September, 27th 2011
Cradle cap—or infantile seborrheic dermatitis—is a common, completely harmless infant skin condition. But no, it certainly doesn't look harmless. The oily, yellow and/or white flakes will have passersby discretely throwing up in their mouths before saying "Oh . . . (spit) . . . what an adorable baby." And you're lucky if it's just affecting the scalp, as the term "cradle cap" implies. These patches can show up on the forehead, cheeks, nose, ears, buttocks, trunk, and more. But while it's gross, it's also benign and temporary. Severe cases may cause itching, but generally babies are oblivious to the condition. Doing nothing at all is an acceptable cradle cap treatment—it usually resolves itself within the first few months regardless of what you do.
But you will do something, and so would I. Cradle cap makes babies ugly and robs us of those first months of showing off Junior. Below I outline how to get rid of cradle cap using research-based treatments. But before you begin any cradle cap treatment, be sure to consult your child's physician.
Cradle Cap Treatment
Apply an emollient to loosen up the scales. Baby oil, mineral oil, petroleum jelly, or even vegetable oil will all work well. Slather it on over the affected areas. Keeping it on for fifteen minutes will suffice, but it can be left on overnight.
Next, rinse and use a soft-bristled toothbrush to gently rub away the scales. A fine-toothed comb or even a terry cloth rag will also work. Just don't overdo it—be gentle and know that it will take a couple of days to get rid of cradle cap and have your baby looking pageant-ready once again.
Shampoo more often and after emollient treatments. Babies only need their hair washed a few times a week, but making it a daily event will help get rid of cradle cap more quickly. Shampooing—using a regular old non-medicated baby shampoo—will loosen up the scales and flakes. After rinsing, use a soft-bristled toothbrush or terry cloth rag as described above, rinse again, and pat dry.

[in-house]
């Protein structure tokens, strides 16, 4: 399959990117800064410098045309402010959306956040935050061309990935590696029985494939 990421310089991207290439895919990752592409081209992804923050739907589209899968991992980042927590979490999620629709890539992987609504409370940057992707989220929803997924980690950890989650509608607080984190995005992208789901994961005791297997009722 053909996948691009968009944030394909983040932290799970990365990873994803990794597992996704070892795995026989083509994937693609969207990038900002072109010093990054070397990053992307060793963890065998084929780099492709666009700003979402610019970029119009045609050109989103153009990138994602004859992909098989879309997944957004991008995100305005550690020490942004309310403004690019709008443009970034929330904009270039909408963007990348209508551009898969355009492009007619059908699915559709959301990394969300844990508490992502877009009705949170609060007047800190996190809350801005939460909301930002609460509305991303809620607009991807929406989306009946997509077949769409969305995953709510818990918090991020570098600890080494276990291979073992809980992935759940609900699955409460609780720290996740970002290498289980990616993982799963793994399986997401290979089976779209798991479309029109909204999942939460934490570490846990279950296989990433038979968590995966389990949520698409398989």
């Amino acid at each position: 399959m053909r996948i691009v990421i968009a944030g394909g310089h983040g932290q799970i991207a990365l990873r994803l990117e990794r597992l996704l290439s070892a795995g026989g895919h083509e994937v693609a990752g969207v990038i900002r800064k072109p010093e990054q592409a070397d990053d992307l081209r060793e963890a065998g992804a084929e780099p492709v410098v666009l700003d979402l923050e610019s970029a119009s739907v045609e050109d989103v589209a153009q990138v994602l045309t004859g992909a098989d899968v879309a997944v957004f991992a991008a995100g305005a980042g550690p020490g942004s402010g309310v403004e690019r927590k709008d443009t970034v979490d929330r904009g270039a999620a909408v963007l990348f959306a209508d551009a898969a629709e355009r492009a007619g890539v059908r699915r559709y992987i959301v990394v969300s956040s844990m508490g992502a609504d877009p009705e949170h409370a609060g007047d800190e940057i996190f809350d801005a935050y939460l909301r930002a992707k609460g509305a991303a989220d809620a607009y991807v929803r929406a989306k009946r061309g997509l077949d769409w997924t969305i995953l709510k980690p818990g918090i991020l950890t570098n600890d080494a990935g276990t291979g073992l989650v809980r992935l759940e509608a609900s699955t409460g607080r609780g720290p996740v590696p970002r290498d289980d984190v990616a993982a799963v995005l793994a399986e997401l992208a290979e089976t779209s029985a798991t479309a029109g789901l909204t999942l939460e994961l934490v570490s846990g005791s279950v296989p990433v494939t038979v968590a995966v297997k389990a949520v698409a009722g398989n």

Use a low-potency hydrocortisone cream to get rid of stubborn, severe, or inflamed cradle cap. If the conservative treatments above fail to improve the situation, a 1% hydrocortisone cream can be used. Apply the cream to the scalp once daily or every other day, but for no longer than one week. If after a week you still haven't gotten rid of cradle cap, it's time to visit a doctor.
Ketoconazole 2% cream (Nizoral) is another medicated option. In limited studies, this anti-fungal cream has proven to be just as effective as hydrocortisone. It's also a more popular choice for cases that have spread to other areas on the body. Apply this cream to the baby's scalp once or twice a week for two weeks. For other areas on the body, apply daily for no more than two weeks.
When to Visit a Professional
If the above cradle cap treatments don't get results, it's time to again consult your child's physician. It's also a good idea to go in if your baby's cradle cap is spreading to the face or getting worse with treatment. More than likely, your doctor will recommend a dandruff shampoo containing salicylic acid, selenium sulfide (Selsun Blue), zinc pyrithione (Pert Plus), tar, or a stronger medication. Another possible scenario is that you're not actually dealing with cradle cap, but a similar infant skin condition such as atopic dermatitis, psoriasis, or tinea capitis.